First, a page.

The psalmist, David, is in need of God’s rescue.  He is being put hard to the test by his enemies and it seems that God’s reputation is on the line.  As a man well-known for relying on God and being blessed by God, defeat would appear to be either the consequences of sin in his life or that he has fallen from God’s favor as king.  In any case, David is certainly feeling as if he is out of God’s presence and care.

The is a feeling of desperation in David’s voice.  In verse three he says, “Look on me and answer”.  Sometimes we too approach God in a similar manner.  We feel as if we deserve an answer and we can even feel as if we deserve the exact answer we want.  We can also have the ‘how can you let this happen to me, God?’ attitude.  David then says, “Give light to my eyes, or I will sleep in death”.  Death is a pretty final step.  David feels as if this is the option if God does not intercede on his behalf.  He is very hard-pressed.

As we fast forward in the faith story, we have a different take on the finality of death.  Our resurrected Lord has conquered this foe too.  Even death could not hold Jesus.  In Him we find the promise of eternal life, so we do not fear death in the same way that David did.  Yet none of us really wants to die either – we love our families, friends, and other aspects of life in the here and now.  But ultimately our hope in eternity arches over anything life can throw at us.  In the end, God does rescue David and his heart rejoices.  May w too rejoice in the God who rescues no matrer what the day brings, knowing that we too rest in God’s hands.


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See the Glory

Reading: John 11: 1-15 & 38-45

Verse 40: Christ said, “Did I not tell you that if you believed, you would see the glory of God?”

In this story about death, the focus is on what Jesus can do for Lazarus and for us.  Although it is Mary and Martha that call for Jesus and it is they who are given the gift of having their brother back, it is Lazarus for whom the significant change has been made.  He was deaf and now lives again.  As the story unfolds and Jesus delays, it is clear that there is more to the story than simply healing or even raising Lazarus from the dead.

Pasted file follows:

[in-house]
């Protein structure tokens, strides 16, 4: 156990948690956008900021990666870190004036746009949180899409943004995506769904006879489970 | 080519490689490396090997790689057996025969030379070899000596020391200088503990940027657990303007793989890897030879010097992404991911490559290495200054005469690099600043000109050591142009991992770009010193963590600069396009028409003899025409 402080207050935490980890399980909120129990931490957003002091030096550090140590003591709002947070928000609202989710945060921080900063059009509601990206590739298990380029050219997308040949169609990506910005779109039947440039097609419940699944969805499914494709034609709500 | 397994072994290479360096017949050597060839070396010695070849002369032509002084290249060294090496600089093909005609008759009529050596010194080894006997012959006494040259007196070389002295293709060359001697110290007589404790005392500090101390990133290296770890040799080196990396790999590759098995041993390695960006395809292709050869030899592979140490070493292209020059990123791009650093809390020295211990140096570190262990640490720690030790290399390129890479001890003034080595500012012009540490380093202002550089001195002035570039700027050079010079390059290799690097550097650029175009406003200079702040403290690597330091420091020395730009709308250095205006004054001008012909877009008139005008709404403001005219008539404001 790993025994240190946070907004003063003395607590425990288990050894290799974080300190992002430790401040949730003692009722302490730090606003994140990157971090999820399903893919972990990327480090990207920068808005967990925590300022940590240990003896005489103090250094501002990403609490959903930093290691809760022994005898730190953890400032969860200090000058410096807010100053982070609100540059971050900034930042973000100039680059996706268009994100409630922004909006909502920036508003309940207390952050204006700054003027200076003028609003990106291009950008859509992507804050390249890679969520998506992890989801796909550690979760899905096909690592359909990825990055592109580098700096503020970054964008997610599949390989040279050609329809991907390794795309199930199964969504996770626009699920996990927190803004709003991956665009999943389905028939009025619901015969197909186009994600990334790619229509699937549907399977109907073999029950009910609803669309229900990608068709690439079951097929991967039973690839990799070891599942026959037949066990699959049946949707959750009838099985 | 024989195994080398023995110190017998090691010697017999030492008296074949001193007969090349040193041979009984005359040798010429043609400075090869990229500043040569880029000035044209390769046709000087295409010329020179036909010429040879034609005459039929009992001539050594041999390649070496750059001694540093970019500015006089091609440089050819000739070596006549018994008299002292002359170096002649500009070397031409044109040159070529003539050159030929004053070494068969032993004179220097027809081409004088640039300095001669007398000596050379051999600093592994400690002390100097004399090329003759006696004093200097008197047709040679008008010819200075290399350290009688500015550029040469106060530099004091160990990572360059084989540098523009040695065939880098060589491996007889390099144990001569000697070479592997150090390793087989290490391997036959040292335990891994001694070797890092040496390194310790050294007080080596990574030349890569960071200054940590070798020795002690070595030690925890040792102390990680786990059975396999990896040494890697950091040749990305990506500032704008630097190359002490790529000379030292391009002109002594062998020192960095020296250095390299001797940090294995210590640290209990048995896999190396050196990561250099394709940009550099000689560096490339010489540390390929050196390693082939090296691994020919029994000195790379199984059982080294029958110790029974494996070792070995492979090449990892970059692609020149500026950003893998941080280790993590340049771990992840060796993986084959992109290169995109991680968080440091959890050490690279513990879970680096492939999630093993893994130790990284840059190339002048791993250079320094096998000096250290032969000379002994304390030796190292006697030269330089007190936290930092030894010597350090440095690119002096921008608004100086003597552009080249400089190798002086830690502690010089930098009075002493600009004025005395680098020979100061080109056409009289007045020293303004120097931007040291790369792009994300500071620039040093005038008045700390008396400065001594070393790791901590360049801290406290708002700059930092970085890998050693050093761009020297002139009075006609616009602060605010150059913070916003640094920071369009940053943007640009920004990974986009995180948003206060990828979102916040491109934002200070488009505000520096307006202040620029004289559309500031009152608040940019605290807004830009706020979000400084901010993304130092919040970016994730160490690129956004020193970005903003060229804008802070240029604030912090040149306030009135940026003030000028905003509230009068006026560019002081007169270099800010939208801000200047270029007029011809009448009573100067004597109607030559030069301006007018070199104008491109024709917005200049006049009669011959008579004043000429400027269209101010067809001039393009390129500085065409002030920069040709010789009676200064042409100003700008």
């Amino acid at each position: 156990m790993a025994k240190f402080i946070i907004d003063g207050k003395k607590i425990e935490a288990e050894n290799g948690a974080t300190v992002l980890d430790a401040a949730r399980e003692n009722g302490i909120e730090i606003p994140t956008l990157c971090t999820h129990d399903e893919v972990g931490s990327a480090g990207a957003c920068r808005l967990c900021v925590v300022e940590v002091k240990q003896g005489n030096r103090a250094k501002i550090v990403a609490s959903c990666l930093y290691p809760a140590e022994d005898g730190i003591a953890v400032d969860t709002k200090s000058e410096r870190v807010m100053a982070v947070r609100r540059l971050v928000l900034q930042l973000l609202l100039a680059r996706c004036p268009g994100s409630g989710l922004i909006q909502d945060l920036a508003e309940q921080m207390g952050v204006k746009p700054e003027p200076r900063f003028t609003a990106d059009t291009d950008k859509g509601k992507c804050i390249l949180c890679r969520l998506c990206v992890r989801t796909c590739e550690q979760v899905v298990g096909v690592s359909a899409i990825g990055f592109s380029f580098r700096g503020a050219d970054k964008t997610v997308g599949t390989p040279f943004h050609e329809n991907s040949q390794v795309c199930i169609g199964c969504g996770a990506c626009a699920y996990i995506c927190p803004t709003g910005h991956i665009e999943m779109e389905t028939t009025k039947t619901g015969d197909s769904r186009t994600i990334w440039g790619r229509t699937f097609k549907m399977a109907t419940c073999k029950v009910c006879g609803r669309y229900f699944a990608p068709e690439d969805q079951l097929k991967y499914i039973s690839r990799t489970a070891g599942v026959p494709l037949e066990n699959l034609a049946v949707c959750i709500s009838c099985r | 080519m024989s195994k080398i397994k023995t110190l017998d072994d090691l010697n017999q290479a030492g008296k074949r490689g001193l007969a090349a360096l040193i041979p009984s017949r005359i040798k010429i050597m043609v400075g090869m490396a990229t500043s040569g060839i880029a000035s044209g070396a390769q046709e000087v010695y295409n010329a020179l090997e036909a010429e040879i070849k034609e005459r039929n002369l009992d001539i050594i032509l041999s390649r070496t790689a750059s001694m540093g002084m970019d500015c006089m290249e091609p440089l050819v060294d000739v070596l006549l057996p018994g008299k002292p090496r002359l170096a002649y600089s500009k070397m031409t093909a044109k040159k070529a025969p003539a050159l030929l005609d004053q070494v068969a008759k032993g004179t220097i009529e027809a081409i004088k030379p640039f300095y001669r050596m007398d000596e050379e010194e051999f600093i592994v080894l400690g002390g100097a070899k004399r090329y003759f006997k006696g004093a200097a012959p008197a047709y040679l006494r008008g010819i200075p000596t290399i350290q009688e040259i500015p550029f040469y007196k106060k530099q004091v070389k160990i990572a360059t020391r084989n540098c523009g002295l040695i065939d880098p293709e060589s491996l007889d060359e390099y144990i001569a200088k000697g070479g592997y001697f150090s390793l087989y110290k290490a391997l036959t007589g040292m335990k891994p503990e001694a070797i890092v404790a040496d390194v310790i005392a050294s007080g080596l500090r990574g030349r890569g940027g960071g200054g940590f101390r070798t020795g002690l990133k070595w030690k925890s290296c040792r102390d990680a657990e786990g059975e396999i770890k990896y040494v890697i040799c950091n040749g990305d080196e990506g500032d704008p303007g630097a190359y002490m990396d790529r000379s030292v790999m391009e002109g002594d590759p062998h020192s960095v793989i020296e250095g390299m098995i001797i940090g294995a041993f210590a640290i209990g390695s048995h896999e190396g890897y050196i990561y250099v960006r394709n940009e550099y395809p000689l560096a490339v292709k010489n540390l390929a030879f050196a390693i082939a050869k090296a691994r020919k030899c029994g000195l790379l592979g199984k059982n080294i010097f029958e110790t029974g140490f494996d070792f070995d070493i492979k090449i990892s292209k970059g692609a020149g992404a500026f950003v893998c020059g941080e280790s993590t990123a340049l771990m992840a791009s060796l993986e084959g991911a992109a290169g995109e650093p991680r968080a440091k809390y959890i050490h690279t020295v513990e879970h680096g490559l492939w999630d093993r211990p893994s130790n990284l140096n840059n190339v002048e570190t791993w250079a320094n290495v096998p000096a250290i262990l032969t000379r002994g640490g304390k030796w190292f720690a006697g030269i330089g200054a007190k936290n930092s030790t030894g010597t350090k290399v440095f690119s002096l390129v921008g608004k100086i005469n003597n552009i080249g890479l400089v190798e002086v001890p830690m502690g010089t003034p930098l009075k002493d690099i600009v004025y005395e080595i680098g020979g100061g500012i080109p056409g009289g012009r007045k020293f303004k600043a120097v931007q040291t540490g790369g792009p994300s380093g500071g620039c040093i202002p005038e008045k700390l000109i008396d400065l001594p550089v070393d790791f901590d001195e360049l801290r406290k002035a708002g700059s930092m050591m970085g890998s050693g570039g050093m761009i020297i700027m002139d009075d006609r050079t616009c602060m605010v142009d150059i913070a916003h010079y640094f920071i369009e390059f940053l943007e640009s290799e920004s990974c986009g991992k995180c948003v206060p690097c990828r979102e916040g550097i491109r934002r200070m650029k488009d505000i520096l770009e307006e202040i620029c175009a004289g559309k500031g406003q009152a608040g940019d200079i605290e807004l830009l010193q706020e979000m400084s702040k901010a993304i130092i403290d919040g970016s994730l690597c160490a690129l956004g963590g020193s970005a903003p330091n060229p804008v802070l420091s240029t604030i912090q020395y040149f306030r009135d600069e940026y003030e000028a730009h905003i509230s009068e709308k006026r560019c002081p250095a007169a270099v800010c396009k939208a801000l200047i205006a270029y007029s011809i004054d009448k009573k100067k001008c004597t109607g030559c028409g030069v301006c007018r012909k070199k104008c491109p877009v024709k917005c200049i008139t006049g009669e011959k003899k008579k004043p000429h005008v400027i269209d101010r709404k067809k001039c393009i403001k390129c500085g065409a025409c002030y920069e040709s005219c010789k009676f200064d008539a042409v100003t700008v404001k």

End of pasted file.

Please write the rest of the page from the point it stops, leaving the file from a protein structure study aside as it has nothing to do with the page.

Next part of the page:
God’s plan encompasses all that are present that day to comfort Mary and Martha, the disciples who have come along, and us, the readers.  To see someone walk out of the grave after being dead for four days was a powerful testament to Jesus’ control over all things.  Reading about it thereafter is also a powerful testimony to what Jesus can do in our lives today.  For the people present it was a great showing of the glory of God.  For readers past and present, it reveals that the power of Jesus is not limited by anything – certainly not death.  In the story today, we also gain the understanding that death is not to be feared.

Jesus continues to offer us victory over death.  We will be transformed after we draw our last earthly breath, yes.  In this story and in Jesus’ words “I am the way, the truth, and the life” and “I am the resurrection and the life” we gain an understanding and confidence that death here is not the end but is simply the beginning of our eternal life.

Jesus’ words to Martha ring out to us as well: “Did I not tell you that if you believed, you would see the glory of God”?  May we hold fast to the faith we profess, rejoicing in the time when we too will see the glory of God.